They also recommend that error messages be logged locally on the server and only optionally sent back to the user. Their worry is error messages will just clog up a system that is by definition already having problems. Also they are confident that the IMPs will generate very few errors, with most errors coming from HOSTs or NCPs (the software interface between the HOST and the IMP).
The next issue is figuring out ways to debug when something goes wrong on the network. They suggest reserving link 255 (the highest link) for these messages and sending an ECO (“echo”) request to a HOST. The idea is you send a brief message, and if the HOST is online, it sends a copy of the message back (hence “echo”).
To address issues of experimentation, they suggest that links 2 through 31 be used for regular network communication, with links 32 through 255 reserved for, basically, messing around and testing new network protocol stuff. They reject the idea of typed messages proposed in RFC-42
The next part is in relation to questions about sockets and ports on HOSTs brought up by working group members. The authors remind the other implementers that they fully intend for HOSTs to be idiosyncratic and any implication that the internal systems of a HOST should work one way or another is just a convenient illustration and not meant to be taken as a requirement.
The next part is a little mind-blowing. They designed the network assuming that important signals would all be, you know, encoded as data. And therefore able to be assigned an ASCII character. Turns out that some hardware (model 37 TTY's and the IBM 2741) communicates the concept of a hardware interrupt (“drop what you are doing and pay attention to the next message”) as a “long space” AKA just 250 milliseconds of silence. I like to save my editorializing for the Analysis section of these blog posts but: WHAT??? This is so weird to me. It's like your mom saying “if I don't hear from you for 24 hours I'm going to assume you've been murdered.” Moms shouldn't do this, and neither should computers.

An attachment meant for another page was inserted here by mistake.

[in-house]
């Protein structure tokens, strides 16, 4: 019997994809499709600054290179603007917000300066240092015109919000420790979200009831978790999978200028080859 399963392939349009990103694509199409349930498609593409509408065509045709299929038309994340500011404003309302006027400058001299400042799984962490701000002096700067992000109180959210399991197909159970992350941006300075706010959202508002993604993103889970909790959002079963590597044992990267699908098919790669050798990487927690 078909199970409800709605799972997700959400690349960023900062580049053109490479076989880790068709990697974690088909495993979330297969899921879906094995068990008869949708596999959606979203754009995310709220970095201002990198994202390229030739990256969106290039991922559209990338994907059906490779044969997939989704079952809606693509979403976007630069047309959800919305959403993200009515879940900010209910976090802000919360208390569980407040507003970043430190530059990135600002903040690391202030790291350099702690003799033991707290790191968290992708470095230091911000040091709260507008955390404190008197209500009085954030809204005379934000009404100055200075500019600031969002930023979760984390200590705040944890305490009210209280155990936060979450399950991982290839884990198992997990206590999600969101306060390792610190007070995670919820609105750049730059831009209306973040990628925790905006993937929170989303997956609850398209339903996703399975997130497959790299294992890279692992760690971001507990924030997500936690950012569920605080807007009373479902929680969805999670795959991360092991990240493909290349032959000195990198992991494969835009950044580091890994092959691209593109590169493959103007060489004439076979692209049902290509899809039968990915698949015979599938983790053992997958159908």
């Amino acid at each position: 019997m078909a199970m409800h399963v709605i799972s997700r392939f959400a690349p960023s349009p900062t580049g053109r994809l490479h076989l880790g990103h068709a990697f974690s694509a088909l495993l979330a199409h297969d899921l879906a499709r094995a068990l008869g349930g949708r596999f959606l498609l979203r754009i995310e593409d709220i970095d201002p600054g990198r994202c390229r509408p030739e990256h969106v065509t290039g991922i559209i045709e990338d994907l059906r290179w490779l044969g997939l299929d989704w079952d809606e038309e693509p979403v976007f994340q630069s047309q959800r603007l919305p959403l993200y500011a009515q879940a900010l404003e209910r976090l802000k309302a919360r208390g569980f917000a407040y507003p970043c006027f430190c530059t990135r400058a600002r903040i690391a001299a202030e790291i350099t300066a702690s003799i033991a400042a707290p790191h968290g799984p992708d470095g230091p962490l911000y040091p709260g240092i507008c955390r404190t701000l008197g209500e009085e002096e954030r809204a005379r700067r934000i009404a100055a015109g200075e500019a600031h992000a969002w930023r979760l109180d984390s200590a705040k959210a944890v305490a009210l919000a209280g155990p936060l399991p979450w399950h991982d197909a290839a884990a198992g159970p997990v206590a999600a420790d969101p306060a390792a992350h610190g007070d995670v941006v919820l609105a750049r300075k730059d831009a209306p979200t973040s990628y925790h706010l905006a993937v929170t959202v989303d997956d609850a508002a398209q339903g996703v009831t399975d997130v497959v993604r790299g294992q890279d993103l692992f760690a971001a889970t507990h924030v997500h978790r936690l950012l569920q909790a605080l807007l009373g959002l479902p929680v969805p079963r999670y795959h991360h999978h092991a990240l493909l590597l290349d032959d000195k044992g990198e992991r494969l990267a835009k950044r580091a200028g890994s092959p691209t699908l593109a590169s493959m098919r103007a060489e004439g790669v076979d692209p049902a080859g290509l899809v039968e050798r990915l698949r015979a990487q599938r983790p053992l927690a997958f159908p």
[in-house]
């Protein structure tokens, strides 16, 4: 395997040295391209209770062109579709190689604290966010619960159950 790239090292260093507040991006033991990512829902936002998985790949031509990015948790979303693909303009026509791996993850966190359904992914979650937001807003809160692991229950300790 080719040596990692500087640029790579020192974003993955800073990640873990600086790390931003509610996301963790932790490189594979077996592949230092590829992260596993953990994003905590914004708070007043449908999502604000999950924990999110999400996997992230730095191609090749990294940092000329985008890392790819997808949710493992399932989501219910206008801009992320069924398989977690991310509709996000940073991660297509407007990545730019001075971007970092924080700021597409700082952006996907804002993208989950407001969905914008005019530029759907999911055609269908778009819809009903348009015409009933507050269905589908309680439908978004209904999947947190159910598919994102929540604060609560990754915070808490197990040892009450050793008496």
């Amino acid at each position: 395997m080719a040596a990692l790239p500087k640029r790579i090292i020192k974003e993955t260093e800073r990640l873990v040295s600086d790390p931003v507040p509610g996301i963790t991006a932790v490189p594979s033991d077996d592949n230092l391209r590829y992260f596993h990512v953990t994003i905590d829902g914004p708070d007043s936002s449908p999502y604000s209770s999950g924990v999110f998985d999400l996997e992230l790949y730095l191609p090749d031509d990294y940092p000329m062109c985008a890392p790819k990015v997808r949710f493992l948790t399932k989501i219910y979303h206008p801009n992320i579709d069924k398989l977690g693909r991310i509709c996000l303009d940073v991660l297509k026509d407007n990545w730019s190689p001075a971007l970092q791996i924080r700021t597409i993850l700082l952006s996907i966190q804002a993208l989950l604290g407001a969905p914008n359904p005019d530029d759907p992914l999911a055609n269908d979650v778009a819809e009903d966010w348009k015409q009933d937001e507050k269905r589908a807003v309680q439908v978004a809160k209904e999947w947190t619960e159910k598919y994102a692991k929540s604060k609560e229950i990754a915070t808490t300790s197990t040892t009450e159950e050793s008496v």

Anyway, this necessitates a special interrupt command, which they then propose.
They reject a broadcasting feature proposed by RAND because they fail to see the use of it. (Understandably, because RAND did not provide a use case in RFC-39.) And they reject what they see as another over-complicating feature from Meyer in RFC-46.
And finally they admit that “AEN” (Another Eight-bit Number) is probably a really bad name. They are open to replacements.
The remainder of the paper lays out a suggested implementation on the HOST side of the NCP and other entities but the authors note
that this material is offered only to provide clues as to what the implementation difficulties might be and not to impose any particular discipline.
The authors are very clear (and have been since day one) that HOSTs are essentially allowed to do whatever they want as long as they play nice with the IMPs and the rest of the network. This is one key to what makes ARPANET different from networks that predate it, which were communications between nearly identical computers.
It shows what an experimental network ARPANET was that they suggest the group dedicate 87.5% of the network capacity to experimentation and only the remainder to basic communication!